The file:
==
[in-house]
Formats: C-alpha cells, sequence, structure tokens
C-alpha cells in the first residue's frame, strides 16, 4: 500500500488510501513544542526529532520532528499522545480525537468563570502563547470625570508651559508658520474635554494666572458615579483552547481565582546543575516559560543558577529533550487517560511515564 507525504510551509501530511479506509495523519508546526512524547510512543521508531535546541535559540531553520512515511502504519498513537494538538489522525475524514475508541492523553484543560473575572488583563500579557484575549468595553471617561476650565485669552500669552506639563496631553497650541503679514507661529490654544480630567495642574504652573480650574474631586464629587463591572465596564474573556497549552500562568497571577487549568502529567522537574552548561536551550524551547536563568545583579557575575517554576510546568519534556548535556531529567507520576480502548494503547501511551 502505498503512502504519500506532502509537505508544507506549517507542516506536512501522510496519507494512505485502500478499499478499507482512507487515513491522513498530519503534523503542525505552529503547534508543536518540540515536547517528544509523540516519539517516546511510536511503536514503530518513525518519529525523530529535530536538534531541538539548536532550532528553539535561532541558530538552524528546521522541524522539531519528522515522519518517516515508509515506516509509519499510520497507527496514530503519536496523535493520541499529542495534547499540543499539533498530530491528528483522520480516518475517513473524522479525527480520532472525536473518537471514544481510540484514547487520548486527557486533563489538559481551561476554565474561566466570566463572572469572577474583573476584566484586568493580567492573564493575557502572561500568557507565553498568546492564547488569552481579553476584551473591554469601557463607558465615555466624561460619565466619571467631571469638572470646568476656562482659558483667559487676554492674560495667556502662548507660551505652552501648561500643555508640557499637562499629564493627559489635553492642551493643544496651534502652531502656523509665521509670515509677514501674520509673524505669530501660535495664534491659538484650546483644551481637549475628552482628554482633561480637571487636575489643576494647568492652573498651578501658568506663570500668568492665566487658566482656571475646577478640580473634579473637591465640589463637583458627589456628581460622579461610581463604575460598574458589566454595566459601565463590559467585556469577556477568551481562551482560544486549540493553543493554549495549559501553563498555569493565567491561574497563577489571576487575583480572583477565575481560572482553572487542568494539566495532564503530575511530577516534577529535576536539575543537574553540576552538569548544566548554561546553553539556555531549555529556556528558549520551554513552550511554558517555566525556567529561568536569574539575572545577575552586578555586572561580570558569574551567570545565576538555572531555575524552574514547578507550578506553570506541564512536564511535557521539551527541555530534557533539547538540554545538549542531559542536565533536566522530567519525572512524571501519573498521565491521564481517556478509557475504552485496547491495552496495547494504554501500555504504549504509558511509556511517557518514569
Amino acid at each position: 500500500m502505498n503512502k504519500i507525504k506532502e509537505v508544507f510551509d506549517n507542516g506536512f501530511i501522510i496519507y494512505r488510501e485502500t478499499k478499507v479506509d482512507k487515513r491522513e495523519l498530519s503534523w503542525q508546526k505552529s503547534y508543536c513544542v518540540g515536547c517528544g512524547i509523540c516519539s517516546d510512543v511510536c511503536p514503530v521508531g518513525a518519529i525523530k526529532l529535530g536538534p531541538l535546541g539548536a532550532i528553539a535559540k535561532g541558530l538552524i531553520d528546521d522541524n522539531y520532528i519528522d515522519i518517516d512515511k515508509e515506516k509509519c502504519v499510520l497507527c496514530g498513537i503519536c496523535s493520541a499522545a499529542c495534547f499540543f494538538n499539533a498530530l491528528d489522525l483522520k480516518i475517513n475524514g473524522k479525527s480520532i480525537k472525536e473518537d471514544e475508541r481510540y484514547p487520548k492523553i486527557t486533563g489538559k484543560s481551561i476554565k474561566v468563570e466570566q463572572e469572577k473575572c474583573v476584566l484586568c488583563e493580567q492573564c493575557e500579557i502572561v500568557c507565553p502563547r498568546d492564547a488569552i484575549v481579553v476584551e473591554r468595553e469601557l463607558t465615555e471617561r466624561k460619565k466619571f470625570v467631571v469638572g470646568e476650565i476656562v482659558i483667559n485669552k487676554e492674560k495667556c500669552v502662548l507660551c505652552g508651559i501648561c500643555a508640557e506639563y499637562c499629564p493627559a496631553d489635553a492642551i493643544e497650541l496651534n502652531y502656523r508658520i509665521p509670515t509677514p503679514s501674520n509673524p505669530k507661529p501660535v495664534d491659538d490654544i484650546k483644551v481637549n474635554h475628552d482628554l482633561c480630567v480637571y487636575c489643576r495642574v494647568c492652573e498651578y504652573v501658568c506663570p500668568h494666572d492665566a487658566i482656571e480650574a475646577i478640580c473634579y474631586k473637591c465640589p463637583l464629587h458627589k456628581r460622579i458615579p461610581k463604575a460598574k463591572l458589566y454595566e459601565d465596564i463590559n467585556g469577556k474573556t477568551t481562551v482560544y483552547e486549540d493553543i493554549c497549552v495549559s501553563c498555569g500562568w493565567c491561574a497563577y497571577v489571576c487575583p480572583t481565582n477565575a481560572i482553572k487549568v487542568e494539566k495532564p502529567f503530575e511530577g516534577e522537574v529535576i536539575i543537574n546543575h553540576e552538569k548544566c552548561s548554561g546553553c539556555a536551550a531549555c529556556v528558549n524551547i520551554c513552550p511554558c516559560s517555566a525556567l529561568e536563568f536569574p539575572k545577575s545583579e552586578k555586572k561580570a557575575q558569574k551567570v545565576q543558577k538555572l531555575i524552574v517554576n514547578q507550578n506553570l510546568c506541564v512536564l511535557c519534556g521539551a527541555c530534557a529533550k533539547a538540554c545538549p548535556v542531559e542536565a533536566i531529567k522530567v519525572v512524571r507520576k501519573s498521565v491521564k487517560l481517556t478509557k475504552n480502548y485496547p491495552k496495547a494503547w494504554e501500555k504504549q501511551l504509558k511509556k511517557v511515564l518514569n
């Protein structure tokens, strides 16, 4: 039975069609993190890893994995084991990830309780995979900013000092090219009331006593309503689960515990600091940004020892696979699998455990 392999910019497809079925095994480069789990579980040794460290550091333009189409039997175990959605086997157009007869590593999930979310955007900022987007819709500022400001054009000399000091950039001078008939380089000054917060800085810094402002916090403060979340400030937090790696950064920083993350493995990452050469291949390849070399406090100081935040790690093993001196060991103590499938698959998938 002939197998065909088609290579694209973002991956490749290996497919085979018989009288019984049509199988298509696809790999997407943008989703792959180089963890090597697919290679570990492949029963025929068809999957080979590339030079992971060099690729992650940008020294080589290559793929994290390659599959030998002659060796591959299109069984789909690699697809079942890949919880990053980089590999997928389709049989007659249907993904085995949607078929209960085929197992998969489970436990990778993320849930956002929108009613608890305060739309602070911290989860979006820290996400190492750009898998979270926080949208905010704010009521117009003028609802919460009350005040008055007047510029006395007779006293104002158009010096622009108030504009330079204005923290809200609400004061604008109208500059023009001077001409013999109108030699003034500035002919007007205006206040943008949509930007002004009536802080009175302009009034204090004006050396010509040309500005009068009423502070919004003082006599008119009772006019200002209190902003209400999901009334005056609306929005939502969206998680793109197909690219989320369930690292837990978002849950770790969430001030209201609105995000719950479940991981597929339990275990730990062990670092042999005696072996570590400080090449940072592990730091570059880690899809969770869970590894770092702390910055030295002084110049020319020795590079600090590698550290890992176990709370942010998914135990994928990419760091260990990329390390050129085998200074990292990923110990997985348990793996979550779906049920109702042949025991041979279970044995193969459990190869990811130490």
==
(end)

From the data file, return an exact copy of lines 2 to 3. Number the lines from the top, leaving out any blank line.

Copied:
Formats: C-alpha cells, sequence, structure tokens
C-alpha cells in the first residue's frame, strides 16, 4: 500500500488510501513544542526529532520532528499522545480525537468563570502563547470625570508651559508658520474635554494666572458615579483552547481565582546543575516559560543558577529533550487517560511515564 507525504510551509501530511479506509495523519508546526512524547510512543521508531535546541535559540531553520512515511502504519498513537494538538489522525475524514475508541492523553484543560473575572488583563500579557484575549468595553471617561476650565485669552500669552506639563496631553497650541503679514507661529490654544480630567495642574504652573480650574474631586464629587463591572465596564474573556497549552500562568497571577487549568502529567522537574552548561536551550524551547536563568545583579557575575517554576510546568519534556548535556531529567507520576480502548494503547501511551 502505498503512502504519500506532502509537505508544507506549517507542516506536512501522510496519507494512505485502500478499499478499507482512507487515513491522513498530519503534523503542525505552529503547534508543536518540540515536547517528544509523540516519539517516546511510536511503536514503530518513525518519529525523530529535530536538534531541538539548536532550532528553539535561532541558530538552524528546521522541524522539531519528522515522519518517516515508509515506516509509519499510520497507527496514530503519536496523535493520541499529542495534547499540543499539533498530530491528528483522520480516518475517513473524522479525527480520532472525536473518537471514544481510540484514547487520548486527557486533563489538559481551561476554565474561566466570566463572572469572577474583573476584566484586568493580567492573564493575557502572561500568557507565553498568546492564547488569552481579553476584551473591554469601557463607558465615555466624561460619565466619571467631571469638572470646568476656562482659558483667559487676554492674560495667556502662548507660551505652552501648561500643555508640557499637562499629564493627559489635553492642551493643544496651534502652531502656523509665521509670515509677514501674520509673524505669530501660535495664534491659538484650546483644551481637549475628552482628554482633561480637571487636575489643576494647568492652573498651578501658568506663570500668568492665566487658566482656571475646577478640580473634579473637591465640589463637583458627589456628581460622579461610581463604575460598574458589566454595566459601565463590559467585556469577556477568551481562551482560544486549540493553543493554549495549559501553563498555569493565567491561574497563577489571576487575583480572583477565575481560572482553572487542568494539566495532564503530575511530577516534577529535576536539575543537574553540576552538569548544566548554561546553553539556555531549555529556556528558549520551554513552550511554558517555566525556567529561568536569574539575572545577575552586578555586572561580570558569574551567570545565576538555572531555575524552574514547578507550578506553570506541564512536564511535557521539551527541555530534557533539547538540554545538549542531559542536565533536566522530567519525572512524571501519573498521565491521564481517556478509557475504552485496547491495552496495547494504554501500555504504549504509558511509556511517557518514569